As UN argues, access to quality education is an essential key for solving this problem. In a report on population, education, and development published as early as 2003, UN’s Population Division claims that, through education, “Individuals are better able to enjoy healthy lifestyles, achieve the desired number and spacing of children, undertake the type of work that they wish to undertake and, in sum, better manage their lives”. Increased education is strongly tied to economic growth and reduction of poverty, as well as to better family planning, which leads to lower fertility rates and thus, to more sustainable population dynamics. According to UN, though, at the end of 2020 there were still 773 million adults and young people lacking basic literacy skills, as well as 617 million children and adolescents unable to achieve minimum proficiency skills in reading and mathematics.
Higher education programs, particularly those focused on the complex relationship between population dynamics and sustainability, such as geography, development studies, or sustainability studies, can be very helpful for tackling the issue. They can help students properly analyze the contemporary global situation and provide feasible solutions to exit the predicament in which we find ourselves.
Fortunately, there is an increasing number of inter- and transdisciplinary bachelor's, master's and PhD degrees focused on sustainability, most of them addressing the problem of population dynamics too. Through their emphasis on interdisciplinarity, critical thinking, and innovation, these programs are perfect for the training of tomorrow’s analysts and policy makers. Also they involve collaborative research and knowledge-transfer among expert economists, social scientists, and environmentalists, through seminars and conferences for example, in order to properly address the complex interrelationships among the three dimensions of sustainable development identified by the UN.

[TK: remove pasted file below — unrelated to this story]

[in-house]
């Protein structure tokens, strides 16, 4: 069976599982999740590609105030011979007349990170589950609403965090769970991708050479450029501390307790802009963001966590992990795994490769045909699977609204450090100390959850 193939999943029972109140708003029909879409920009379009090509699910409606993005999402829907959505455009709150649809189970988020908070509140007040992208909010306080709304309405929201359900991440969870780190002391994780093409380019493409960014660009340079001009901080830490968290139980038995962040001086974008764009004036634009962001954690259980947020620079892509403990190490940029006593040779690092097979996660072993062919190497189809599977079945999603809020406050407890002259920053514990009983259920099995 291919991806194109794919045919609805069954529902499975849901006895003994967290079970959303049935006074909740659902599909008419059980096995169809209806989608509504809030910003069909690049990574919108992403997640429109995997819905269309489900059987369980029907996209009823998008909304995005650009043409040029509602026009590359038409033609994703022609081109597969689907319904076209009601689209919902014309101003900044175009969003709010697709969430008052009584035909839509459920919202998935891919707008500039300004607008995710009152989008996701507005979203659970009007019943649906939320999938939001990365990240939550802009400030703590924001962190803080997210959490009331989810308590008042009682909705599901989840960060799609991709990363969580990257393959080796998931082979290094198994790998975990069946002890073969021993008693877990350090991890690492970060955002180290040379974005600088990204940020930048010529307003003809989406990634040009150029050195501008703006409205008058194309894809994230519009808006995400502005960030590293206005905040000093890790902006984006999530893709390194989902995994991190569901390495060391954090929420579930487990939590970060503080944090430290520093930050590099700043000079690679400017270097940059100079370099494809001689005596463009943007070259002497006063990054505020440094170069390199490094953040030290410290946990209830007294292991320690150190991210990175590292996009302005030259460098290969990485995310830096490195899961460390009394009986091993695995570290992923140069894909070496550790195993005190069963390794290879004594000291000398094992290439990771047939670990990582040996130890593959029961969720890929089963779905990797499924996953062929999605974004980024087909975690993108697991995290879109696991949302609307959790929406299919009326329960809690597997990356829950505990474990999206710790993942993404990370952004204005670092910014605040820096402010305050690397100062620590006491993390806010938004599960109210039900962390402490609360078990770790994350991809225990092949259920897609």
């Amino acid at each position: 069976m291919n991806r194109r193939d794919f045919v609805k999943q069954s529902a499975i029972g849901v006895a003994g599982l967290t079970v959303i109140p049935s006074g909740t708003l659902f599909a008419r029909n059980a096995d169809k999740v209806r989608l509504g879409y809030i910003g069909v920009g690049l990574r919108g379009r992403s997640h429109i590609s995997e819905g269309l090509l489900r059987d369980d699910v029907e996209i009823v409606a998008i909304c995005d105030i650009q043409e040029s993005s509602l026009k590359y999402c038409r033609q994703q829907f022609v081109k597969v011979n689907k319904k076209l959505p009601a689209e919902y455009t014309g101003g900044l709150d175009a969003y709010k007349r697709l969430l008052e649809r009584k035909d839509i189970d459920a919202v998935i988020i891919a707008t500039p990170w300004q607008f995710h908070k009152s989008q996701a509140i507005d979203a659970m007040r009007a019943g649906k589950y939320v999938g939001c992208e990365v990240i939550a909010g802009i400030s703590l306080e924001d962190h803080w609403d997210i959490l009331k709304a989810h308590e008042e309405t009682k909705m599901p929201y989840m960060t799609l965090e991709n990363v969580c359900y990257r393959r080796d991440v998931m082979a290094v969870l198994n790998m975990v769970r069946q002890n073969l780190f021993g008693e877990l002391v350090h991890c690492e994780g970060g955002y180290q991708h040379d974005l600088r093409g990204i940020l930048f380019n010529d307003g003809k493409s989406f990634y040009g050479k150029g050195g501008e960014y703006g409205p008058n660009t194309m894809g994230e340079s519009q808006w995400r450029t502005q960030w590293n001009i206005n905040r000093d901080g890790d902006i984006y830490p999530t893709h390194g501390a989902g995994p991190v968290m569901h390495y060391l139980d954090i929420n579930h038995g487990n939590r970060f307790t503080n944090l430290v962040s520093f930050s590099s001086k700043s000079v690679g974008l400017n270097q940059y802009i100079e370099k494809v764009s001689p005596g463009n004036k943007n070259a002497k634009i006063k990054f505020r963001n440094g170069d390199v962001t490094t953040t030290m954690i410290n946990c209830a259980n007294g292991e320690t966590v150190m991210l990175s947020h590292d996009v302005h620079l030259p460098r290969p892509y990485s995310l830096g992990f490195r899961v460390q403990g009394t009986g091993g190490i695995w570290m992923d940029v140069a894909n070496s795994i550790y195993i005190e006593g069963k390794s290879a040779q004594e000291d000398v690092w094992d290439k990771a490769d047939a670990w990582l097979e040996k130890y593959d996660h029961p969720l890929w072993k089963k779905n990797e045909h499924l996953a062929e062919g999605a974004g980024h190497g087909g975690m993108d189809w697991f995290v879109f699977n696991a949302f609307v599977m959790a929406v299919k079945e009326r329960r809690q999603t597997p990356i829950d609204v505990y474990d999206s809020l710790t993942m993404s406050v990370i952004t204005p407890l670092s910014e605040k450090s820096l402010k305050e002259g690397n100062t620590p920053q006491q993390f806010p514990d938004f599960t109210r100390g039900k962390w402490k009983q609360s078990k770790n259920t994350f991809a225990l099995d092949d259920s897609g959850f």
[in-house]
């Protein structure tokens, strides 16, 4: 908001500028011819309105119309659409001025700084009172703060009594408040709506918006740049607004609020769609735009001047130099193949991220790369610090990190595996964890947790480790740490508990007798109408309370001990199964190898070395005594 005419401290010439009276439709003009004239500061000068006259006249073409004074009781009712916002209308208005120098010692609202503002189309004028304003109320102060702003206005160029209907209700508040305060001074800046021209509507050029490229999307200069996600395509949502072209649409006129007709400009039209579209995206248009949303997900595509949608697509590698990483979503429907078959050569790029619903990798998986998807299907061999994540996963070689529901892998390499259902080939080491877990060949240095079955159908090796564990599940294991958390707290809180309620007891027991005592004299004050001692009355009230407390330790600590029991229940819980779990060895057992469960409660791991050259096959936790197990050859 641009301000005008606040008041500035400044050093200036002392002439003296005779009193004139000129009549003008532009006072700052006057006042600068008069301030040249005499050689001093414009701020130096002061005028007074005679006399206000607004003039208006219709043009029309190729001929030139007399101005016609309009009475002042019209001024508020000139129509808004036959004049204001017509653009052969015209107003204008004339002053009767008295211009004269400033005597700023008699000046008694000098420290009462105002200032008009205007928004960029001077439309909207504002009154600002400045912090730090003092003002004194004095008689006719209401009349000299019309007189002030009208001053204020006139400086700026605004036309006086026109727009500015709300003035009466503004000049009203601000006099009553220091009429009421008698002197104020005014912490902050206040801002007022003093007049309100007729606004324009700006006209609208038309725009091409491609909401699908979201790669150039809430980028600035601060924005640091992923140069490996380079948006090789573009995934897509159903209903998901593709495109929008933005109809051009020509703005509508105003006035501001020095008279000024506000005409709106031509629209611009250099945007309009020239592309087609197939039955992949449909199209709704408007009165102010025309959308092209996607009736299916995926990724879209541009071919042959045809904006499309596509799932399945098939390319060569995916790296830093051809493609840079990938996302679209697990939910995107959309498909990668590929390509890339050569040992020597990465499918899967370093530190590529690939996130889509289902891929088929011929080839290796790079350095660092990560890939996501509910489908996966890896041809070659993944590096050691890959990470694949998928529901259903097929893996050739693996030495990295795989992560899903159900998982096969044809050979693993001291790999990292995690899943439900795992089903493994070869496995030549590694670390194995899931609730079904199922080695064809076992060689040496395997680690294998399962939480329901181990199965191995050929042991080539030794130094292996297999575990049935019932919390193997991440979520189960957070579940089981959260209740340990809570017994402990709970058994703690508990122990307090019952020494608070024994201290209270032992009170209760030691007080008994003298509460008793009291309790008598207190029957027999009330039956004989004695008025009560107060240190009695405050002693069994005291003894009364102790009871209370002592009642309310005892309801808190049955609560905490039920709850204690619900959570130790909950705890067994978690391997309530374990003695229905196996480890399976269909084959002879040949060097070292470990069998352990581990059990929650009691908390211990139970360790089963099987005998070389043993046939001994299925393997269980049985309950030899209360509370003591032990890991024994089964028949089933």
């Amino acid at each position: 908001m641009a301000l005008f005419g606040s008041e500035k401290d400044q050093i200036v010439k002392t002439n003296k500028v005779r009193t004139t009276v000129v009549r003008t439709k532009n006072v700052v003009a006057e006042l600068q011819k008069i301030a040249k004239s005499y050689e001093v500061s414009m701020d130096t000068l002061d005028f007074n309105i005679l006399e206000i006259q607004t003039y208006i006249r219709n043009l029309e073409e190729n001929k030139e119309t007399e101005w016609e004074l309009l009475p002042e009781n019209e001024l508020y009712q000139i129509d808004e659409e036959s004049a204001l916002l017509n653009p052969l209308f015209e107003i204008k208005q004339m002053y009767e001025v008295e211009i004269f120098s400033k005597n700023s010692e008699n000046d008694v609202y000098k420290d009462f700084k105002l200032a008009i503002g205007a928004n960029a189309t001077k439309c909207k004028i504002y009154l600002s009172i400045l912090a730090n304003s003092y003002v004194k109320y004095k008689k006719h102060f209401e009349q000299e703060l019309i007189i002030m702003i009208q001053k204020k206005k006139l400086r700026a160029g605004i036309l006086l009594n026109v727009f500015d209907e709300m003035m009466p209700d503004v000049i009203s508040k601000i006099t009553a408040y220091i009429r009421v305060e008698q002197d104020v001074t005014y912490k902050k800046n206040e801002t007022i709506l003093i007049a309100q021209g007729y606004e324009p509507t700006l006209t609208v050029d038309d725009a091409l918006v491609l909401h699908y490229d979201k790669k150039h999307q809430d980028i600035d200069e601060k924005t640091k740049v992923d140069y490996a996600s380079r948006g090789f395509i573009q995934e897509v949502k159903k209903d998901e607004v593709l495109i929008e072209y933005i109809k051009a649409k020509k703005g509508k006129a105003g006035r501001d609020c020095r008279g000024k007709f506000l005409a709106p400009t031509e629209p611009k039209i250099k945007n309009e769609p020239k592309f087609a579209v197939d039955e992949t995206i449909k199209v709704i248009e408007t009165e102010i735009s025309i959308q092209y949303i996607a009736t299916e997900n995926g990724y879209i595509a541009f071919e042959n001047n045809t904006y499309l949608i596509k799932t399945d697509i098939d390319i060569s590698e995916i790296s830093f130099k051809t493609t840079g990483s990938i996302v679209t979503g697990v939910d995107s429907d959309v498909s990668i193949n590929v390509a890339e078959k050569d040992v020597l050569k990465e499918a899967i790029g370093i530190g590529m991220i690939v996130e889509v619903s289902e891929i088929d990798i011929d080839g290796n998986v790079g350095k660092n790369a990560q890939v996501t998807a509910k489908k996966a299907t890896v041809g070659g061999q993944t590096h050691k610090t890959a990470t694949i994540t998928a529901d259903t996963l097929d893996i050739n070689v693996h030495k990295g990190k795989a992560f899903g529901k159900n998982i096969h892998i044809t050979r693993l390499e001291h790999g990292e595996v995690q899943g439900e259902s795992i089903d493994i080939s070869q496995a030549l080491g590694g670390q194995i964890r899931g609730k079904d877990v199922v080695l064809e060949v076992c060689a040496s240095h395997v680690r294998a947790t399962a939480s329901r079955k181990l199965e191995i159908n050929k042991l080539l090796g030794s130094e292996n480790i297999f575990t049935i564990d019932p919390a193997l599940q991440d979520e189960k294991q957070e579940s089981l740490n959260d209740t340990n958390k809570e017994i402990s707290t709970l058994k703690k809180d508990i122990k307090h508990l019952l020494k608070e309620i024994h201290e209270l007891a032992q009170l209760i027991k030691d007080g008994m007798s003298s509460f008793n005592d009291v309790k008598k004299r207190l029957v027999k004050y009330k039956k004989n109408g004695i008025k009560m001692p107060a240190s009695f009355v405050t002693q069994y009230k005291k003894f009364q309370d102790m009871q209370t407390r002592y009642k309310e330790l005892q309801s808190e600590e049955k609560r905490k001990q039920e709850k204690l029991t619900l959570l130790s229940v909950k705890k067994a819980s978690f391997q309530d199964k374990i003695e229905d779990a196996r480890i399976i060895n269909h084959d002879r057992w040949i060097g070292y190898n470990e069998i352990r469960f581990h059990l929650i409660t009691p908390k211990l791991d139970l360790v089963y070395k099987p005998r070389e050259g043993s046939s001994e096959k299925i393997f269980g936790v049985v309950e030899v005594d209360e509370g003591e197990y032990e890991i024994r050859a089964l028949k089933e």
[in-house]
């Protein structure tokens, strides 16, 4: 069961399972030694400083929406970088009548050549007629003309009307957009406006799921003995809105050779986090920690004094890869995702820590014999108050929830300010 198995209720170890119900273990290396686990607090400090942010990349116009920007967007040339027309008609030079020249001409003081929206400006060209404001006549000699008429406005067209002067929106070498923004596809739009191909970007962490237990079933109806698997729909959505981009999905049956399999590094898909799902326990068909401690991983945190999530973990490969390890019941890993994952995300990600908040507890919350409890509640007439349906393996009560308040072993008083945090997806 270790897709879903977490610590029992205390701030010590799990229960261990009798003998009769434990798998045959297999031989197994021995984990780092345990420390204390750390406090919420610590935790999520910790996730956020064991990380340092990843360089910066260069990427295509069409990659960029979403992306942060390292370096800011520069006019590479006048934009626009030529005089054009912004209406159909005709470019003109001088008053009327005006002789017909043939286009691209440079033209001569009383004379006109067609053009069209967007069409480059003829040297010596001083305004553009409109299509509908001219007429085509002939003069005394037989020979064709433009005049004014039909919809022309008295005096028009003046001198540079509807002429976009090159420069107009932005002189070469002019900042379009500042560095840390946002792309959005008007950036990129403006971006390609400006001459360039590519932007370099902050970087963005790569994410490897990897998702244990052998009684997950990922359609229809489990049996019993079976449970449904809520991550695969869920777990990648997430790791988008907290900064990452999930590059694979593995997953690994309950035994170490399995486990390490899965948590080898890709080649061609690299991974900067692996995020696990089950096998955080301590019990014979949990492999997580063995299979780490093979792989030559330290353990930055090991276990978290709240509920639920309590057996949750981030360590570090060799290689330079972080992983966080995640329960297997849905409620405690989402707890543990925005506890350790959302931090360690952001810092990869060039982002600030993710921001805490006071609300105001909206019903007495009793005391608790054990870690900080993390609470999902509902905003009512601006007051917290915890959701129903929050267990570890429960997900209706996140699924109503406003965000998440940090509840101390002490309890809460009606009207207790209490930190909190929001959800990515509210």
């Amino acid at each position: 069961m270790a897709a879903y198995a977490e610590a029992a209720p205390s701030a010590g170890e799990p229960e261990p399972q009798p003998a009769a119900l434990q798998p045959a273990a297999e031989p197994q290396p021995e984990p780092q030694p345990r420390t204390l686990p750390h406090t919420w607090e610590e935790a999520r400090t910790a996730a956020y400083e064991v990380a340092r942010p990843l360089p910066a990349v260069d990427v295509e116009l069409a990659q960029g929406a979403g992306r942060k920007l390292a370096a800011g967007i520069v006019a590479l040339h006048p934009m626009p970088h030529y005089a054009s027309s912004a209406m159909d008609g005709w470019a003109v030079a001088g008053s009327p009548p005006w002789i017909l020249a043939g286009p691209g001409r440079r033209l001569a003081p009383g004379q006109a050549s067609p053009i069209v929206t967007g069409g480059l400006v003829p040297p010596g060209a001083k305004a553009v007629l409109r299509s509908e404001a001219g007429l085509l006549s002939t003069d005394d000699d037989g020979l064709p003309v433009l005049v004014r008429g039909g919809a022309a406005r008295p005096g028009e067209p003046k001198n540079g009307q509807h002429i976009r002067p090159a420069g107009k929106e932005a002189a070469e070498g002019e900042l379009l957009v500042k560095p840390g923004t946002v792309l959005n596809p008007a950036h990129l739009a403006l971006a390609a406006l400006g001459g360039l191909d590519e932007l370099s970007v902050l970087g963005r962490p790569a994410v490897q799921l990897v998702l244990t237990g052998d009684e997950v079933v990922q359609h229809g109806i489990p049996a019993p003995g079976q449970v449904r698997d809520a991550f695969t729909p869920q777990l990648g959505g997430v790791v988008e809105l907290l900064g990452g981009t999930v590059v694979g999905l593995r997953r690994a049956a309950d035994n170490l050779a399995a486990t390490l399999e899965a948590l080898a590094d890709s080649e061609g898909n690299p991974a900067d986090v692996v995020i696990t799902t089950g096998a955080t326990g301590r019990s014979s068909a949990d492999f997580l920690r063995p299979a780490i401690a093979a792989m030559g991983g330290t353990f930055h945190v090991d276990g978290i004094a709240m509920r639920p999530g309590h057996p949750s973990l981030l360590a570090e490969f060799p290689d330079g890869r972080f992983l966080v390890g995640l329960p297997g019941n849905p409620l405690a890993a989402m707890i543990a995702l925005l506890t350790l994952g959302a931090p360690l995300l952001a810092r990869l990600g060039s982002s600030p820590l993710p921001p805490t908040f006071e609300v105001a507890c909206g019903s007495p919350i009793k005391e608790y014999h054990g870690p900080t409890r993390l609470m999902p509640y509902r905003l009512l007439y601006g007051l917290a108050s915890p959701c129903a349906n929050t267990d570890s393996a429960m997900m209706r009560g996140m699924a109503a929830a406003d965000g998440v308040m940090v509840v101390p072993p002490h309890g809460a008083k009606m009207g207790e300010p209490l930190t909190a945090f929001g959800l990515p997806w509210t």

Yet academic research alone can be insufficient for making a real impact in the world. In order to connect the academia with society at large, UN created the Higher Education Sustainability Initiative (HESI) in 2012. Through its close association with UN, HESI provides over 300 universities from around the world with strong connections between their research and the public and private sectors, creating a platform where students, professors, scientists, policy-makers and key education stakeholders can collaborate in order to address the challenges humans and the environment face.
Although the situation is difficult, all of this activity, together with students, graduates, and faculty's passion, commitment, innovativeness, and openness, should make us optimistic and be more than sufficient proof of the truth of one of the UN's key statements: “Population dynamics are not destiny. Change is possible through a set of policies which respect human rights and freedoms and contribute to a reduction in fertility, notably access to sexual and reproductive health care, education beyond the primary level, and the empowerment of women.”